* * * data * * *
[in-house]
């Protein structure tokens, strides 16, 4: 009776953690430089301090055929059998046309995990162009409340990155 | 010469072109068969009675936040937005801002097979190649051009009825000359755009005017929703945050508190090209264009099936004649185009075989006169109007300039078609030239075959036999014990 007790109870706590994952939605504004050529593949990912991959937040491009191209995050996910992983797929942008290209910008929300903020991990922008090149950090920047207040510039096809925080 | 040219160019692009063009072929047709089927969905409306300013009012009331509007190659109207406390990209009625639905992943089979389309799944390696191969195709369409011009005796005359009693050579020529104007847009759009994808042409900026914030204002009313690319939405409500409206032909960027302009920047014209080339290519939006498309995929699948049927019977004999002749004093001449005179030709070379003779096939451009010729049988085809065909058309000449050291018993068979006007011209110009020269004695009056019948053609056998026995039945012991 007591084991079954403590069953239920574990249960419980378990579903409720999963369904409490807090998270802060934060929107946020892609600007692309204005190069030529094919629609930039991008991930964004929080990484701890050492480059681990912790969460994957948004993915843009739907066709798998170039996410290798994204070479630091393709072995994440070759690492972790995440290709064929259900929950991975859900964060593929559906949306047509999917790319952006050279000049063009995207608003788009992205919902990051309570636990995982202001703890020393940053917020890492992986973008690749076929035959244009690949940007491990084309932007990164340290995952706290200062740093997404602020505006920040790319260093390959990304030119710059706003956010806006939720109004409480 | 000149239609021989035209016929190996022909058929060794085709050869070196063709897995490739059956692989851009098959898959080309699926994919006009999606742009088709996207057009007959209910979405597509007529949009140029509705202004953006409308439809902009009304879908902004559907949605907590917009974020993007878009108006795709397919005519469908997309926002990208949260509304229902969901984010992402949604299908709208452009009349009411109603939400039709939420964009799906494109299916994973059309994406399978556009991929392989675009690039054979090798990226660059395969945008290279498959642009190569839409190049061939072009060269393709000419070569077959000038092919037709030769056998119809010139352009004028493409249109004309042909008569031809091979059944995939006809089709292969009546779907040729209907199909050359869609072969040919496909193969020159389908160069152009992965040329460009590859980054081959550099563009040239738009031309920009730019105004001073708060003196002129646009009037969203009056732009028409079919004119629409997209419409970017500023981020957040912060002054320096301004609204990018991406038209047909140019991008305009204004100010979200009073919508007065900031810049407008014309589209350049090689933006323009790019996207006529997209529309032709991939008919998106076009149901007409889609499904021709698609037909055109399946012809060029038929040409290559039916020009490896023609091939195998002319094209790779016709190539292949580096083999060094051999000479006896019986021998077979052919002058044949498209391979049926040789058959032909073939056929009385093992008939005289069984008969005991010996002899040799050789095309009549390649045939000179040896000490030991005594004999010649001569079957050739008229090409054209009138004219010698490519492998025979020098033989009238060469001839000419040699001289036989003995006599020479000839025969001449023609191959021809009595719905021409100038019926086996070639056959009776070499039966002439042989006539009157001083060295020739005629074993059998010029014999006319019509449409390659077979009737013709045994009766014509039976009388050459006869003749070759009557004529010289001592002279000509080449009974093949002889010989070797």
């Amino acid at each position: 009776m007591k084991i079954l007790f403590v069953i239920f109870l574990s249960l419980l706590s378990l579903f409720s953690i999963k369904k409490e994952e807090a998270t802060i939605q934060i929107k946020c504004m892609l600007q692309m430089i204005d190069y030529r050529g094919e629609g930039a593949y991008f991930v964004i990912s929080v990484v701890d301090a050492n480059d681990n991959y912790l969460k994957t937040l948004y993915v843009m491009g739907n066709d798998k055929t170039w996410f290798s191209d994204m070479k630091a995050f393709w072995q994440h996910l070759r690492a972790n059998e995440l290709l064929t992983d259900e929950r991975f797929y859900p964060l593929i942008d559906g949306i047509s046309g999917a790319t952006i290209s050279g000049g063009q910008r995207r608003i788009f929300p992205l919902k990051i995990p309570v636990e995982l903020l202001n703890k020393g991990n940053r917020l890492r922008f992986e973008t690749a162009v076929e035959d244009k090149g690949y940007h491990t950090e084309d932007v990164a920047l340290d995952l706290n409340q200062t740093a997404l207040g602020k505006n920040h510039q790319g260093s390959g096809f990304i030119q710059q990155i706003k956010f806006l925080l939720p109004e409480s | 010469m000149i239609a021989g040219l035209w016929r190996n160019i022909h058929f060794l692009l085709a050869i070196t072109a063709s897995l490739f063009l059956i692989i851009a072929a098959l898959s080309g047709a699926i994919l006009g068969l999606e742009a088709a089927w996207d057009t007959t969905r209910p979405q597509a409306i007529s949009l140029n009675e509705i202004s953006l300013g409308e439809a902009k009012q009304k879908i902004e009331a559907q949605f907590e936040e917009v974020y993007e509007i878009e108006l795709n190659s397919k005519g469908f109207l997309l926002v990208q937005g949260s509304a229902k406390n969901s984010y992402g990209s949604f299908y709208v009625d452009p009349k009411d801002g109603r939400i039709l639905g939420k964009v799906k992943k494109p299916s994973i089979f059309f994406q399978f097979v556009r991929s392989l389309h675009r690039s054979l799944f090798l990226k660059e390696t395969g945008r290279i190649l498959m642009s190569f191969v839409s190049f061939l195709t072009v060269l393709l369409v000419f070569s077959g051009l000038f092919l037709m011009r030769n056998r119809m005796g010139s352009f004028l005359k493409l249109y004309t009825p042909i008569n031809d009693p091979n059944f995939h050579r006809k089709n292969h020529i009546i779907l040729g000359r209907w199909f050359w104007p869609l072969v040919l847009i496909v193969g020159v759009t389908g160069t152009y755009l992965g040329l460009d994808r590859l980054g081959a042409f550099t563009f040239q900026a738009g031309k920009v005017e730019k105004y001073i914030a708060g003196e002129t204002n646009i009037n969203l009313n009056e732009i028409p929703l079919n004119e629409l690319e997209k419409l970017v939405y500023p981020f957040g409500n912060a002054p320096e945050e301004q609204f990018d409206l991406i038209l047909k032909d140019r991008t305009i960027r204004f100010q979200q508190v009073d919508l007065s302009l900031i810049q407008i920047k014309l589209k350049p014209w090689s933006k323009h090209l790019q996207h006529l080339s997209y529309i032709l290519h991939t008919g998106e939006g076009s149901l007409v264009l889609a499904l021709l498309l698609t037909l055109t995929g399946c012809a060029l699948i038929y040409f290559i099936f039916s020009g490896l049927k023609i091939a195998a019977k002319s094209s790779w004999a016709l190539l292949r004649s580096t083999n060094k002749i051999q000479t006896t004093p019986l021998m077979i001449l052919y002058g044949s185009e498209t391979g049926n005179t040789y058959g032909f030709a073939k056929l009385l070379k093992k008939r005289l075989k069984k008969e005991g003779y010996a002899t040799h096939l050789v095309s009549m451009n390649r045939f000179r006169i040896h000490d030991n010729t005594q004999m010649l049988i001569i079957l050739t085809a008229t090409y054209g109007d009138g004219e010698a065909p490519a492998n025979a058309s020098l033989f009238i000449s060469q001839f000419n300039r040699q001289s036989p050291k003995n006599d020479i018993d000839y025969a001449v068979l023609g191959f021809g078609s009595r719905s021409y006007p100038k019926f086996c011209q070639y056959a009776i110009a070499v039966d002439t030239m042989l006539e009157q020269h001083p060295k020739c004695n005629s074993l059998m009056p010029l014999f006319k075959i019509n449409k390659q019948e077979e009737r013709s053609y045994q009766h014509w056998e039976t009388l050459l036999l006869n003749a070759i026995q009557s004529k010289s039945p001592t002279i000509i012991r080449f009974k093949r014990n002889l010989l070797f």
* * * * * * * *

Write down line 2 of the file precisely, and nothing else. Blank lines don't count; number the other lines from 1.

């Protein structure tokens, strides 16, 4: 009776953690430089301090055929059998046309995990162009409340990155 | 010469072109068969009675936040937005801002097979190649051009009825000359755009005017929703945050508190090209264009099936004649185009075989006169109007300039078609030239075959036999014990 007790109870706590994952939605504004050529593949990912991959937040491009191209995050996910992983797929942008290209910008929300903020991990922008090149950090920047207040510039096809925080 | 040219160019692009063009072929047709089927969905409306300013009012009331509007190659109207406390990209009625639905992943089979389309799944390696191969195709369409011009005796005359009693050579020529104007847009759009994808042409900026914030204002009313690319939405409500409206032909960027302009920047014209080339290519939006498309995929699948049927019977004999002749004093001449005179030709070379003779096939451009010729049988085809065909058309000449050291018993068979006007011209110009020269004695009056019948053609056998026995039945012991 007591084991079954403590069953239920574990249960419980378990579903409720999963369904409490807090998270802060934060929107946020892609600007692309204005190069030529094919629609930039991008991930964004929080990484701890050492480059681990912790969460994957948004993915843009739907066709798998170039996410290798994204070479630091393709072995994440070759690492972790995440290709064929259900929950991975859900964060593929559906949306047509999917790319952006050279000049063009995207608003788009992205919902990051309570636990995982202001703890020393940053917020890492992986973008690749076929035959244009690949940007491990084309932007990164340290995952706290200062740093997404602020505006920040790319260093390959990304030119710059706003956010806006939720109004409480 | 000149239609021989035209016929190996022909058929060794085709050869070196063709897995490739059956692989851009098959898959080309699926994919006009999606742009088709996207057009007959209910979405597509007529949009140029509705202004953006409308439809902009009304879908902004559907949605907590917009974020993007878009108006795709397919005519469908997309926002990208949260509304229902969901984010992402949604299908709208452009009349009411109603939400039709939420964009799906494109299916994973059309994406399978556009991929392989675009690039054979090798990226660059395969945008290279498959642009190569839409190049061939072009060269393709000419070569077959000038092919037709030769056998119809010139352009004028493409249109004309042909008569031809091979059944995939006809089709292969009546779907040729209907199909050359869609072969040919496909193969020159389908160069152009992965040329460009590859980054081959550099563009040239738009031309920009730019105004001073708060003196002129646009009037969203009056732009028409079919004119629409997209419409970017500023981020957040912060002054320096301004609204990018991406038209047909140019991008305009204004100010979200009073919508007065900031810049407008014309589209350049090689933006323009790019996207006529997209529309032709991939008919998106076009149901007409889609499904021709698609037909055109399946012809060029038929040409290559039916020009490896023609091939195998002319094209790779016709190539292949580096083999060094051999000479006896019986021998077979052919002058044949498209391979049926040789058959032909073939056929009385093992008939005289069984008969005991010996002899040799050789095309009549390649045939000179040896000490030991005594004999010649001569079957050739008229090409054209009138004219010698490519492998025979020098033989009238060469001839000419040699001289036989003995006599020479000839025969001449023609191959021809009595719905021409100038019926086996070639056959009776070499039966002439042989006539009157001083060295020739005629074993059998010029014999006319019509449409390659077979009737013709045994009766014509039976009388050459006869003749070759009557004529010289001592002279000509080449009974093949002889010989070797």